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Daniel Solutions
Daniel Solutions, Divorce Lawyer
Category: Family Law
Satisfied Customers: 9934
Experience:  Practicing Attorney for over 15 years
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My spouse of 28 years recently passed away and died intestate.

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My spouse of 28 years recently passed away and died intestate. We had two children together -- now ages 25 and 28. After opening succession, I get a call out of the blue from someone claiming to be a child of my husband. This individual is approximately 30 years old and is NOT disabled. Assuming this person could prove that she is a child of the deceased, is she entitled to any of our community property should I remarry? Or does the forced heirship rules apply and this individual would not be eligible for anything? Thanks.

PS -- we live in Louisiana.

If you die without a will (known as dying "intestate") in Louisiana, your assets will be divided amongst your immediate family. Louisiana is a community property state so the division of your property depends on whether the property is separate property or community property. Community property is property that was acquired by you and your spouse while married. Separate property is property that was owned before marriage, inherited property or gifts.

Generally, your spouse will not receive any of your separate property. Your separate property will go to your children or grandchildren. If you do not have children or grandchildren, your separate property will go to your brothers and sisters. If you do not have brothers and sisters, your separate property will go to your nieces and nephews. If you do not have nieces and nephews, your separate property will go to your parents. Subsequently, your separate property goes to your spouse, grandparents, and then to your nearest relative. Your separate property will go the State of Louisiana only if there is no one alive in any of the above groups.

Additionally, your spouse will not receive any of your share of the community property if you and your spouse have children. Your community property will go first to your children. If you do not have children, your spouse will receive your community property. If you do not have a spouse, your community property will go to your brothers and sisters, then to your nieces and nephews, then to your parents, then to your grandparents, then to your nearest relative and then to the State of Louisiana if no one is alive in any of the other groups.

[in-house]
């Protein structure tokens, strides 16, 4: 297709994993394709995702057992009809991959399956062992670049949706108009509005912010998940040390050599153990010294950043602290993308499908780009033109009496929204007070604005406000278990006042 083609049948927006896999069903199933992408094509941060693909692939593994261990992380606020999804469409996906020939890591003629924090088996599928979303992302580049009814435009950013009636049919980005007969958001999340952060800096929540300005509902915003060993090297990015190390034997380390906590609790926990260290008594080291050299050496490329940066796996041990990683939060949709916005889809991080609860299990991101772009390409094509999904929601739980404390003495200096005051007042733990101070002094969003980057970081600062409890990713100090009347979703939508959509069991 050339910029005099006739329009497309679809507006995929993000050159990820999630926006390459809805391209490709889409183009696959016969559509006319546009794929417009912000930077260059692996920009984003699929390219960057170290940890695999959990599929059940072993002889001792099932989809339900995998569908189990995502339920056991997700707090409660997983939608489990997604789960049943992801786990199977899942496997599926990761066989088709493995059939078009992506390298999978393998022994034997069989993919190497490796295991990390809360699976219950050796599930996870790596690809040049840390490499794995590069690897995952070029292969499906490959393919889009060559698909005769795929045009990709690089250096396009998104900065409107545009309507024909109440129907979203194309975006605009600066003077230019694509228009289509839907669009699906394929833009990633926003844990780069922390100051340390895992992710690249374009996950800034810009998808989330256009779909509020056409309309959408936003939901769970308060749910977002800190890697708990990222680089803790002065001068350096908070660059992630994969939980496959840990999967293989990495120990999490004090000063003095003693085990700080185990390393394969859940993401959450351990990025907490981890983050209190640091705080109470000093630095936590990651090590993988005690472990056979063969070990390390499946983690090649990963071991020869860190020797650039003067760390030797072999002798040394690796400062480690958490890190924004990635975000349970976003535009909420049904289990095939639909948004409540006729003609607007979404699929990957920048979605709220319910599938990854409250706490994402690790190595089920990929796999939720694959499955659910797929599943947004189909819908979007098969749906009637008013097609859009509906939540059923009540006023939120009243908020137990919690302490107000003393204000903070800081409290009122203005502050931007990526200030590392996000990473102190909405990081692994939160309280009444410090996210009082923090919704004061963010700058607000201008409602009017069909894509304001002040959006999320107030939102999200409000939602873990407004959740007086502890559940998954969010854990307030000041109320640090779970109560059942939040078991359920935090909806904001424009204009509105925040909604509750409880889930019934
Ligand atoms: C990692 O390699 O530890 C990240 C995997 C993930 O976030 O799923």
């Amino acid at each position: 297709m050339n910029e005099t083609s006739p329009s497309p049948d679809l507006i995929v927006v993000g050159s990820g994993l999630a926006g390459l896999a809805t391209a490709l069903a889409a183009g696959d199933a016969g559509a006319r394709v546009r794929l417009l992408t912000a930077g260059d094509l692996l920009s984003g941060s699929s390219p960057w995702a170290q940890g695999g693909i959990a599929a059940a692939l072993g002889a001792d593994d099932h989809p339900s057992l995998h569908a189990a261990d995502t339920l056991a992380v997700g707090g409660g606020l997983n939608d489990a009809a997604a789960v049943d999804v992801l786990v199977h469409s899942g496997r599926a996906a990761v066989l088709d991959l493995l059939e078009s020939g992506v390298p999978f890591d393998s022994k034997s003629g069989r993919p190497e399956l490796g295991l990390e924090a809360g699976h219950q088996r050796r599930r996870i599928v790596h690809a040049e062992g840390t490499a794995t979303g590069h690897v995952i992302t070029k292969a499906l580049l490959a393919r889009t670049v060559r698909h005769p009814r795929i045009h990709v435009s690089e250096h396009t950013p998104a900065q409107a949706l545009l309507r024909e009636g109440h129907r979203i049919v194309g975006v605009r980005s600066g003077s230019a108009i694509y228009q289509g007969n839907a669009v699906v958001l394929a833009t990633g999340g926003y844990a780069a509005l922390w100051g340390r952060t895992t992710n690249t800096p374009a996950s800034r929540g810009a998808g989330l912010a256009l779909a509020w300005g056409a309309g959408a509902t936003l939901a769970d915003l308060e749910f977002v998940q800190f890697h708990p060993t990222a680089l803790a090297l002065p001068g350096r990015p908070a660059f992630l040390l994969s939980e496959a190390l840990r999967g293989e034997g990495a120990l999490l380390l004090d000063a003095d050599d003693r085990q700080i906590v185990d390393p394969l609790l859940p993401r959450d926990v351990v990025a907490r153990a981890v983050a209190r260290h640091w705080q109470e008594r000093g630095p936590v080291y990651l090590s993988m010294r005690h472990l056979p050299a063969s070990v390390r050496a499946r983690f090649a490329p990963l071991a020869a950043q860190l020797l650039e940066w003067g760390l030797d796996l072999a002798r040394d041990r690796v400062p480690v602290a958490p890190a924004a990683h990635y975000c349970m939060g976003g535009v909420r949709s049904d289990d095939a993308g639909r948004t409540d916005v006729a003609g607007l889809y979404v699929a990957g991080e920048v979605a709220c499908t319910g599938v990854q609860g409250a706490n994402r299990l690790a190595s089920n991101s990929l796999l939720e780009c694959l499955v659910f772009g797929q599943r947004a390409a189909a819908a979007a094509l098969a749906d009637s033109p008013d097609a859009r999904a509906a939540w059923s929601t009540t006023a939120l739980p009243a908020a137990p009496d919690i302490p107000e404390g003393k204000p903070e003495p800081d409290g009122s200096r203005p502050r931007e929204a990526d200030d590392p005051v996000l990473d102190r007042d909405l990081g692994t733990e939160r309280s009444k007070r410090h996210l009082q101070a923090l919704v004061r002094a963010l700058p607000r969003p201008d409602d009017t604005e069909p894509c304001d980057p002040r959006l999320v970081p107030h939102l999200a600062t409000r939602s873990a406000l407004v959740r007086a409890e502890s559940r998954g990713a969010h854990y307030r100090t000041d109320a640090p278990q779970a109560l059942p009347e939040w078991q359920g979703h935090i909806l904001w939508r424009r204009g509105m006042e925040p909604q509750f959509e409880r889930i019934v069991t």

As of 1996, the rules of forced heirship are as follows:

All children who have not attained the age of 24 are forced heirs.
All children (of any age) who, at the time of the death of their parent, are permanently incapable of taking care of their person or administering their estate, due or mental or physical incapacity, are forced heirs.
Grandchildren are forced heirs of their grandparents if the grandparent’s child (the grandchild’s parent) would not have reached the age of 24 at the time of the grandparent’s death.
Grandchildren whose parent has predeceased the grandparent are forced heirs of their grandparent if the grandchild is permanently incapable of taking care of their person or estate, due to mental or physical incapacity, at the time of the grandparent’s death.

Customer: replied 8 years ago.

Well, I still would like to know the following: He died intestate, his alleged illigitimate child is 30 years old. If proven to be his child, is the child no longer a forced heir b/c she is over 24? Would he have had to have a will to disinherit her specifically? Thanks.

 

P.S. I will accept your answer shortly. Many thanks.

No she would not be considered a force heir because of her age and there was not mention that she was permanently incapable of taking care of their person or administering their estate, due or mental or physical incapacity. No, there's no need to have a will disinheriting her specifically. I hope this answers your question, but let me know if it does not.
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